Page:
There are few of us who could withstand a trawl through our consultations and not be found occasionally wanting. Assessing standards on the balance of probability could end up disabling a large number of useful doctors.
• From Dr Kailash Chand
Ashton under Lyne
I am surprised and horrified by the proposals of the CMO. Most of them seem destructive and unnecessary.
He wants competency tests with proper examination of knowledge. No other profession undergoes this kind of microscopic examination, scrutiny and hammering by busybodies.
Sir Liam is not a clinician. He should be reminded that we enjoy the highest public support – a lot higher than judges, lawyers and politicians and all those other do-gooders – in spite of the fact that we get maligned by the media since the Shipman affair.
I do not deny there are a few doctors who may need help, but certainly they are not criminals like Shipman. My suspicion is there will be a lot of sacrificial lambs.
The recommendations by Sir Liam are nothing short of cracking a nut with a sledgehammer (44 recommendations). The danger is the pendulum could swing to the other extreme.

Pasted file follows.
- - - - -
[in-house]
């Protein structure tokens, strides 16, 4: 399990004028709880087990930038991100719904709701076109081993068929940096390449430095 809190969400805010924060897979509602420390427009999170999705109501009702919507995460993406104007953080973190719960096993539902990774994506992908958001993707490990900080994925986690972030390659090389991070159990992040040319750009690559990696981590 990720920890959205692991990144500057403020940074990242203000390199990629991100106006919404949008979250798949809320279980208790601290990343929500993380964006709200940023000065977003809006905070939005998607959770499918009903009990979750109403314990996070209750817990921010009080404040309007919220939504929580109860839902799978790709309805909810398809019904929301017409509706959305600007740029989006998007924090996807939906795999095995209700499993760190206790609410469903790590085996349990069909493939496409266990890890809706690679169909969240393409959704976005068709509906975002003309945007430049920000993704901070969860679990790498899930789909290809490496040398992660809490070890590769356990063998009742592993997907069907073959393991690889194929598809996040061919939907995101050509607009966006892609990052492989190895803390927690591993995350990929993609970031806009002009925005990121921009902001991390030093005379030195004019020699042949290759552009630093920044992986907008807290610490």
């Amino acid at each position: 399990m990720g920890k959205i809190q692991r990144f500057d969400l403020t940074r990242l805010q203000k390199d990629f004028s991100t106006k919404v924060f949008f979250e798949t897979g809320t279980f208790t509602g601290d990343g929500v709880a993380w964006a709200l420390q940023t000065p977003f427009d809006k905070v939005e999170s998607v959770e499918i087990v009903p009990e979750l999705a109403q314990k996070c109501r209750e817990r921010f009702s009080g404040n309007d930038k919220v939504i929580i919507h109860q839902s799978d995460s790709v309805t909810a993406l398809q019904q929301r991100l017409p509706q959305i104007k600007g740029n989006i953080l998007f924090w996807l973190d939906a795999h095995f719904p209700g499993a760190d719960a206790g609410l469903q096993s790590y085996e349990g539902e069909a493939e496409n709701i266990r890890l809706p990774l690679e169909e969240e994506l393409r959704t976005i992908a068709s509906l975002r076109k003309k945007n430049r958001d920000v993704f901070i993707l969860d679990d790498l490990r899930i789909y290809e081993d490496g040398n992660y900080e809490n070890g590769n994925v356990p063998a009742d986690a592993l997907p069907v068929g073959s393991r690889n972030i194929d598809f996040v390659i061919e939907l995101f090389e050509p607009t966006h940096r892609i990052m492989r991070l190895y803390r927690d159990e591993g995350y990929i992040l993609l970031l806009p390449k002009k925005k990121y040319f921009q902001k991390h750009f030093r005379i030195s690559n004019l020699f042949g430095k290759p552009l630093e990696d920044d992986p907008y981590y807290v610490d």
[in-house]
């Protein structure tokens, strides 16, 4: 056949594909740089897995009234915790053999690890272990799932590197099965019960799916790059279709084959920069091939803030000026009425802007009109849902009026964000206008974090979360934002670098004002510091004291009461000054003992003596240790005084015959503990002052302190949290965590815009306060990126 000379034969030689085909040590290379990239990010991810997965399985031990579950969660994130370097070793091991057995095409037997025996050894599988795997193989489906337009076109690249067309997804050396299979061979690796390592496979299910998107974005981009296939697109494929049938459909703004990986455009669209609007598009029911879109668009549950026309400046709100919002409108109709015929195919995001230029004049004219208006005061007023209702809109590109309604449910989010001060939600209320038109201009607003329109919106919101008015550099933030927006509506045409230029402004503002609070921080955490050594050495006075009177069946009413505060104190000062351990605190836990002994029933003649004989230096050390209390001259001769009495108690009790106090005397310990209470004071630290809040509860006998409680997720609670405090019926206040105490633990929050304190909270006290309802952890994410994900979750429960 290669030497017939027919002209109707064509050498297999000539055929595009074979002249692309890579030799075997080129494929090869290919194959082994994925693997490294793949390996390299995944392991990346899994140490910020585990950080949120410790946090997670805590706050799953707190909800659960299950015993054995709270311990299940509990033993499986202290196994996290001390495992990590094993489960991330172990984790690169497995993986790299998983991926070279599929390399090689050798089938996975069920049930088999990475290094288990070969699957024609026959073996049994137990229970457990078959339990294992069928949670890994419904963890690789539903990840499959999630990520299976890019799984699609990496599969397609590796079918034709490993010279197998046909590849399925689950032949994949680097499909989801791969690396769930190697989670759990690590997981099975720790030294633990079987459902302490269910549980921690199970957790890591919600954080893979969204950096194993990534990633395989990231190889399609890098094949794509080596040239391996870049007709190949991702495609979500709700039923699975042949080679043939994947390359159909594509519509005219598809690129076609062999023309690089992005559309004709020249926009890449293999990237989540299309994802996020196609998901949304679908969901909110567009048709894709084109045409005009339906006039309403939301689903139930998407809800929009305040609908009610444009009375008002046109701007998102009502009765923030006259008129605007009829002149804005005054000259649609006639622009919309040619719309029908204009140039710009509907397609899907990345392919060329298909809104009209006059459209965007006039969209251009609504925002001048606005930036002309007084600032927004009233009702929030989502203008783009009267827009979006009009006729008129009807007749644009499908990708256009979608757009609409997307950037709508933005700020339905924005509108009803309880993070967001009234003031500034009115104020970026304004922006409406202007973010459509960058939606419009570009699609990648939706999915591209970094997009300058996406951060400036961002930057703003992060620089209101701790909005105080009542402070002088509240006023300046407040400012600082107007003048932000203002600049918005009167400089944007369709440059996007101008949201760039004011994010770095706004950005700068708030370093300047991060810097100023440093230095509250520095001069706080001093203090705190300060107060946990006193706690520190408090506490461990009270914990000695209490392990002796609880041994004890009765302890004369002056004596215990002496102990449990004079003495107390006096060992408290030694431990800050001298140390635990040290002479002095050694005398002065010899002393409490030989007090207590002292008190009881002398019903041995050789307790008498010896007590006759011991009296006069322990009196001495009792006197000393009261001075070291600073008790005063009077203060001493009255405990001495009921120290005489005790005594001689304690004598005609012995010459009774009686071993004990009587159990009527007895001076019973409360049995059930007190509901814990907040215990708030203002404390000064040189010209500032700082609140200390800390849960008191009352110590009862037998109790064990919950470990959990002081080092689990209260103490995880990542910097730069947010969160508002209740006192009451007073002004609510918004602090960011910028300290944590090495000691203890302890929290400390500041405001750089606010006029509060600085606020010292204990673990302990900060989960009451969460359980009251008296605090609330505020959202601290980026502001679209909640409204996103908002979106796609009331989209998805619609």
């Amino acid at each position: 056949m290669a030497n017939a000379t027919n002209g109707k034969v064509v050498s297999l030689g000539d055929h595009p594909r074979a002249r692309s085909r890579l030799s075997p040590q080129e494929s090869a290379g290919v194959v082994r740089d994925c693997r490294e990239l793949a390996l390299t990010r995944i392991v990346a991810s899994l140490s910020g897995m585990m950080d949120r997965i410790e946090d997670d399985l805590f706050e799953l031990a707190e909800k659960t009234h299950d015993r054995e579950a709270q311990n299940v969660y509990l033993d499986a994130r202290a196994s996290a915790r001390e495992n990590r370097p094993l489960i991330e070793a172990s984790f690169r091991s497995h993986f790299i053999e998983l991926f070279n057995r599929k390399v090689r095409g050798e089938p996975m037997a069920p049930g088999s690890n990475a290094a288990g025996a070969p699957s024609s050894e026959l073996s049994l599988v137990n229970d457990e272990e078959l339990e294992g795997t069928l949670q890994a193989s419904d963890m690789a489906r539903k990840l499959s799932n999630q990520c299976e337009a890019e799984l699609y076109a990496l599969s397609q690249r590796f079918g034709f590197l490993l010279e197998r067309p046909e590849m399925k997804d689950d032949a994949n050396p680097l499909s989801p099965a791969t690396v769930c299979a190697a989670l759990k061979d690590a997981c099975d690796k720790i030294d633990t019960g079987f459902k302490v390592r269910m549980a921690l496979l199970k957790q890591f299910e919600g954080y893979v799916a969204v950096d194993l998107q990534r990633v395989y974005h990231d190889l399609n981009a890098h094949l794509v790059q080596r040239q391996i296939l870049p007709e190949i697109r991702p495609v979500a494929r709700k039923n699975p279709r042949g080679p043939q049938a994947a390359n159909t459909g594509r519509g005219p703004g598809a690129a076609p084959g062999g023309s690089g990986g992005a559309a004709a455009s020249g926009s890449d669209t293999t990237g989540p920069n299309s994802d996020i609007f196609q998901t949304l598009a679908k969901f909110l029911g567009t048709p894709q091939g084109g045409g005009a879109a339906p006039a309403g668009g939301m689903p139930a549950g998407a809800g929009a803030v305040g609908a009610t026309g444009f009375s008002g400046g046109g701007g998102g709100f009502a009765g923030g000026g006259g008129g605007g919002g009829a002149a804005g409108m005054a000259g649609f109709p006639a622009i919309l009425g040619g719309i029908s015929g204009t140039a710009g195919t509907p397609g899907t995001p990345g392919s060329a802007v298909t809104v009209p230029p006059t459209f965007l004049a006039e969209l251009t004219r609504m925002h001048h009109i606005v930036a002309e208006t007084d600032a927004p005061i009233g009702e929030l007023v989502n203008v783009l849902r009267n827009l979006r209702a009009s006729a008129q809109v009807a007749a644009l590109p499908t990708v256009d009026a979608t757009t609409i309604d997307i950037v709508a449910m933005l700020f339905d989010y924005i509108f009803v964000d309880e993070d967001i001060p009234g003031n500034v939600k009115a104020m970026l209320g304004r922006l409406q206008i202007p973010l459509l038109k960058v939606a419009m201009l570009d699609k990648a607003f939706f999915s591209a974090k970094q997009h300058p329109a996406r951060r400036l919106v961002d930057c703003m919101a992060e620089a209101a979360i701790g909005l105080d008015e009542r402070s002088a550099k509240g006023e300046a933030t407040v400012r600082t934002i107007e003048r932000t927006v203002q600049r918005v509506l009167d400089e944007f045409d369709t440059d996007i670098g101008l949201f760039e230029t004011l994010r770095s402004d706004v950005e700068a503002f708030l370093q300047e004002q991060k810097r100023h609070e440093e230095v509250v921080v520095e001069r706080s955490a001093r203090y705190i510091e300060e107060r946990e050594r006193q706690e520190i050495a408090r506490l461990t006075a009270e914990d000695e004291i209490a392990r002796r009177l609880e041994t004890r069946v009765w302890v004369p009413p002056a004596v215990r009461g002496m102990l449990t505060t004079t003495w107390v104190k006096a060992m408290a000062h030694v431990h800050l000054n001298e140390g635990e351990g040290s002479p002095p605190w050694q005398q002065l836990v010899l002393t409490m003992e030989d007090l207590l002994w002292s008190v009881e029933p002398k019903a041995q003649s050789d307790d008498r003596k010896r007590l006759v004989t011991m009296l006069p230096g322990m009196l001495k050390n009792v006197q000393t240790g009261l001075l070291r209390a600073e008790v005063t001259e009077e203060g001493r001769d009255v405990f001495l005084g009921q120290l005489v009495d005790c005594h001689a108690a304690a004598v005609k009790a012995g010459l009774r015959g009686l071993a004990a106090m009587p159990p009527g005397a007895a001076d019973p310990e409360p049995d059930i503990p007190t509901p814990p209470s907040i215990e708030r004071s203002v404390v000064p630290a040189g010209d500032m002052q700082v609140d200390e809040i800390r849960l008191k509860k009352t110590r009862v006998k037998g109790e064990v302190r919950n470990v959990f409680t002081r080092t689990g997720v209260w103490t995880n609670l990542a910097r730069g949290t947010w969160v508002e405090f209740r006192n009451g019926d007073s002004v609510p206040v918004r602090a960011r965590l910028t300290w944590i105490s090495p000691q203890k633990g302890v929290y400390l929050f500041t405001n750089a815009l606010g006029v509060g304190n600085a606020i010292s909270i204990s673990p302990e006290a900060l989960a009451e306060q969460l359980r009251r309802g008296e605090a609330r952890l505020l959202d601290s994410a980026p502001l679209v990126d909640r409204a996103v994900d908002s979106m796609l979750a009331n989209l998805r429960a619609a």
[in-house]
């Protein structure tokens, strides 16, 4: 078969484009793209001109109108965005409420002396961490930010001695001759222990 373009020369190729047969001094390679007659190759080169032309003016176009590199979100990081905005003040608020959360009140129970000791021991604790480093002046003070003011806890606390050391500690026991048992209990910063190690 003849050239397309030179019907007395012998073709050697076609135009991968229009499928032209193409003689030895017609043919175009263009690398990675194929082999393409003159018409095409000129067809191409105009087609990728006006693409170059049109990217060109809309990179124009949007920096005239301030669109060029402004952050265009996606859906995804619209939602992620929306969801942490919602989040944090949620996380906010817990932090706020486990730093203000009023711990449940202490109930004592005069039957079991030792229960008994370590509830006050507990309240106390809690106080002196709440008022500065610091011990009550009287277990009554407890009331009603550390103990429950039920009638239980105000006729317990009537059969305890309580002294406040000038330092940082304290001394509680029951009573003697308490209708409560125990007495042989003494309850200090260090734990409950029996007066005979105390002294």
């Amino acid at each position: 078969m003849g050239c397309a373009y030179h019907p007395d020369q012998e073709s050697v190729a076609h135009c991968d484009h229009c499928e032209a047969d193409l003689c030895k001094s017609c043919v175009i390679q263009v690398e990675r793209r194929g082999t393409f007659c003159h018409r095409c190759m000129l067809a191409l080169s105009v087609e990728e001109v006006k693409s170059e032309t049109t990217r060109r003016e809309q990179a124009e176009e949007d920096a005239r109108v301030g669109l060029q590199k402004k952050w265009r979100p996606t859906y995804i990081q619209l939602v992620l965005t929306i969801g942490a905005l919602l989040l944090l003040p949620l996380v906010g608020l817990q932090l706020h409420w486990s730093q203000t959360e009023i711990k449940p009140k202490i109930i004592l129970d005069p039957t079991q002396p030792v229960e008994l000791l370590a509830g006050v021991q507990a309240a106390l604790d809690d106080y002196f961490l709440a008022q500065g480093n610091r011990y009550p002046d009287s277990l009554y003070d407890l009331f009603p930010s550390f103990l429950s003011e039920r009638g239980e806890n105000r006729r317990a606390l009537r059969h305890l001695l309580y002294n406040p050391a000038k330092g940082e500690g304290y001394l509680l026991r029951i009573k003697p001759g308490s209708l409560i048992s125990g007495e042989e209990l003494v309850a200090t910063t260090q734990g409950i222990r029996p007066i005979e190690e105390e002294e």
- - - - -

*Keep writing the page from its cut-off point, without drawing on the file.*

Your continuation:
The fundamental change in the way cases are conducted, dropping the required level of proof from 'beyond reasonable doubt' to a mere balance of probabilities, appears equivalent to Mugabe/Saddam justice.
This could prove to be worse that existing rules for international graduates. Patient safety is paramount and no one wants to put people at risk by bad practice.
But it seems wrong to be able to take away a doctor's livelihood because of something found on a balance of probabilities rather than proving something beyond reasonable doubt.
It opens the door to miscarriages of justice which will devastate the lives of doctors and their families.
There are a number of proposals in the report which are welcoming.
For example, the recommendation that the majority of GMC members would still be doctors, that cases would be dealt with more quickly and locally and the increased focus on rehabilitation and retraining.
However, the CMO's report recommends that in future members of the GMC would no longer be elected but appointed.
The worrying part is that the proposals add up to an elimination of elected professional members and thus an erosion of professionally-led regulation – a move that will alienate most doctors.
I believe doctors will be seriously concerned at having no elected representatives on the GMC.
The GMC shall become another quango in a long list of wasteful creations of this administration.
Furthermore I have considerable reservations about the plan to take adjudication of cases away from the GMC and give it to another, as yet unnamed, body.